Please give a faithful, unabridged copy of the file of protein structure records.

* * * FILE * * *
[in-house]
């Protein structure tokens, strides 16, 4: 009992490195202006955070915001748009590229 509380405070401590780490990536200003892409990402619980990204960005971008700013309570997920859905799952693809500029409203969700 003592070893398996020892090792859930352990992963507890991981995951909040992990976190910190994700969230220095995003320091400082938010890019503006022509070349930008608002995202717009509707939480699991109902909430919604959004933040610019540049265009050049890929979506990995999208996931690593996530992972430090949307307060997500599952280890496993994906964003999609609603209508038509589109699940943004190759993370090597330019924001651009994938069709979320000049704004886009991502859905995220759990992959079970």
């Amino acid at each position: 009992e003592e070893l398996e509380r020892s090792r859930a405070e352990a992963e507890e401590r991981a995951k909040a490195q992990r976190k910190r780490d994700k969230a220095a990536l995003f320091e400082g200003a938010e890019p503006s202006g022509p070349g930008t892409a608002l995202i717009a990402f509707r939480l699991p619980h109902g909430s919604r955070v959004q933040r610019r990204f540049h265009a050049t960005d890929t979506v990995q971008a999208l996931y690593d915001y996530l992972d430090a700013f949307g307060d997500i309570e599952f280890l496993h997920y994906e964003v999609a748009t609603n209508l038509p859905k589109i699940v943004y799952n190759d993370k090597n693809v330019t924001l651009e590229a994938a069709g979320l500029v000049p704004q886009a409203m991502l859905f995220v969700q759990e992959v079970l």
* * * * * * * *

[in-house]
């Protein structure tokens, strides 16, 4: 009992490195202006955070915001748009590229 509380405070401590780490990536200003892409990402619980990204960005971008700013309570997920859905799952693809500029409203969700 003592070893398996020892090792859930352990992963507890991981995951909040992990976190910190994700969230220095995003320091400082938010890019503006022509070349930008608002995202717009509707939480699991109902909430919604959004933040610019540049265009050049890929979506990995999208996931690593996530992972430090949307307060997500599952280890496993994906964003999609609603209508038509589109699940943004190759993370090597330019924001651009994938069709979320000049704004886009991502859905995220759990992959079970």
């Amino acid at each position: 009992e003592e070893l398996e509380r020892s090792r859930a405070e352990a992963e507890e401590r991981a995951k909040a490195q992990r976190k910190r780490d994700k969230a220095a990536l995003f320091e400082g200003a938010e890019p503006s202006g022509p070349g930008t892409a608002l995202i717009a990402f509707r939480l699991p619980h109902g909430s919604r955070v959004q933040r610019r990204f540049h265009a050049t960005d890929t979506v990995q971008a999208l996931y690593d915001y996530l992972d430090a700013f949307g307060d997500i309570e599952f280890l496993h997920y994906e964003v999609a748009t609603n209508l038509p859905k589109i699940v943004y799952n190759d993370k090597n693809v330019t924001l651009e590229a994938a069709g979320l500029v000049p704004q886009a409203m991502l859905f995220v969700q759990e992959v079970l």